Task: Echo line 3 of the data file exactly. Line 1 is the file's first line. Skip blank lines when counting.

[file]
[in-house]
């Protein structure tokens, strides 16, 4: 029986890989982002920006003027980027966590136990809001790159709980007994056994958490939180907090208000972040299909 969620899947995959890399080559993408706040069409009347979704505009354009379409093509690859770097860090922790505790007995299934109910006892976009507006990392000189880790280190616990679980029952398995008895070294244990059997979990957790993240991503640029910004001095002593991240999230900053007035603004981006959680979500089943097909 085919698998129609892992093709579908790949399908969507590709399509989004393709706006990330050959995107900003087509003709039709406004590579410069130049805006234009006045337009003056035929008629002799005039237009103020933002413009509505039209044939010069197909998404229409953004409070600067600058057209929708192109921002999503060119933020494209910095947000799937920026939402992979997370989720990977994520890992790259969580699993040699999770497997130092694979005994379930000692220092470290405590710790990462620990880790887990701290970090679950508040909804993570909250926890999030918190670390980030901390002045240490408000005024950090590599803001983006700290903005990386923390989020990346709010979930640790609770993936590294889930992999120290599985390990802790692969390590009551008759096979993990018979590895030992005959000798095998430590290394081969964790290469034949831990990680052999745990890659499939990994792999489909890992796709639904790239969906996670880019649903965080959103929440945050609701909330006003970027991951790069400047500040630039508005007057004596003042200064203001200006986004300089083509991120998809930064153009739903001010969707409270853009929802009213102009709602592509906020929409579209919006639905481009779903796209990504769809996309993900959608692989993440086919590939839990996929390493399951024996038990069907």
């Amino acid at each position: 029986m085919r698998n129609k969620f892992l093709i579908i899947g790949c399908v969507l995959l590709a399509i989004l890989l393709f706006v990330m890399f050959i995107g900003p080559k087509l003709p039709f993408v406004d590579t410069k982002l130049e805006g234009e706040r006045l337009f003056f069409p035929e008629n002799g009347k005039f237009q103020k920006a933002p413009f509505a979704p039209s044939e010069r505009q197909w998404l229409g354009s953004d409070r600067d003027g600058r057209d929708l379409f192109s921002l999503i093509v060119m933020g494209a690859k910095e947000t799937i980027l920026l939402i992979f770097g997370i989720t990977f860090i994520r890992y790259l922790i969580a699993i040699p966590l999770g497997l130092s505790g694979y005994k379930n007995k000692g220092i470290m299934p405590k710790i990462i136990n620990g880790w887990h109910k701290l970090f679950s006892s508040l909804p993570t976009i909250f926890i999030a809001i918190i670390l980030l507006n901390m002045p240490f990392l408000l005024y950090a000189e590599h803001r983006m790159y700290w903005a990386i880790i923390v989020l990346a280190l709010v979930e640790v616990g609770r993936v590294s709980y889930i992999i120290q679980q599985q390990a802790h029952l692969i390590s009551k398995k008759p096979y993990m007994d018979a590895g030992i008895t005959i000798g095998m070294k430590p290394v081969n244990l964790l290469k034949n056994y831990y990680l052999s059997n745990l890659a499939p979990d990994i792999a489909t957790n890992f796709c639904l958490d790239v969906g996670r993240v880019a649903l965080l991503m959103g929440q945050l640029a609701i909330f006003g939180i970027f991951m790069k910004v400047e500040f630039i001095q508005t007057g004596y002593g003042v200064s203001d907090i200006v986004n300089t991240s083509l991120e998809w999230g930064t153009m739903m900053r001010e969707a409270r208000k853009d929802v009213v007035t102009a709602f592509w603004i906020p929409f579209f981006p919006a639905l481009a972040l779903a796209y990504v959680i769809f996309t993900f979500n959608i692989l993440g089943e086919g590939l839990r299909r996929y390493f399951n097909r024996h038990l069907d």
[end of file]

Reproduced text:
């Amino acid at each position: 029986m085919r698998n129609k969620f892992l093709i579908i899947g790949c399908v969507l995959l590709a399509i989004l890989l393709f706006v990330m890399f050959i995107g900003p080559k087509l003709p039709f993408v406004d590579t410069k982002l130049e805006g234009e706040r006045l337009f003056f069409p035929e008629n002799g009347k005039f237009q103020k920006a933002p413009f509505a979704p039209s044939e010069r505009q197909w998404l229409g354009s953004d409070r600067d003027g600058r057209d929708l379409f192109s921002l999503i093509v060119m933020g494209a690859k910095e947000t799937i980027l920026l939402i992979f770097g997370i989720t990977f860090i994520r890992y790259l922790i969580a699993i040699p966590l999770g497997l130092s505790g694979y005994k379930n007995k000692g220092i470290m299934p405590k710790i990462i136990n620990g880790w887990h109910k701290l970090f679950s006892s508040l909804p993570t976009i909250f926890i999030a809001i918190i670390l980030l507006n901390m002045p240490f990392l408000l005024y950090a000189e590599h803001r983006m790159y700290w903005a990386i880790i923390v989020l990346a280190l709010v979930e640790v616990g609770r993936v590294s709980y889930i992999i120290q679980q599985q390990a802790h029952l692969i390590s009551k398995k008759p096979y993990m007994d018979a590895g030992i008895t005959i000798g095998m070294k430590p290394v081969n244990l964790l290469k034949n056994y831990y990680l052999s059997n745990l890659a499939p979990d990994i792999a489909t957790n890992f796709c639904l958490d790239v969906g996670r993240v880019a649903l965080l991503m959103g929440q945050l640029a609701i909330f006003g939180i970027f991951m790069k910004v400047e500040f630039i001095q508005t007057g004596y002593g003042v200064s203001d907090i200006v986004n300089t991240s083509l991120e998809w999230g930064t153009m739903m900053r001010e969707a409270r208000k853009d929802v009213v007035t102009a709602f592509w603004i906020p929409f579209f981006p919006a639905l481009a972040l779903a796209y990504v959680i769809f996309t993900f979500n959608i692989l993440g089943e086919g590939l839990r299909r996929y390493f399951n097909r024996h038990l069907d």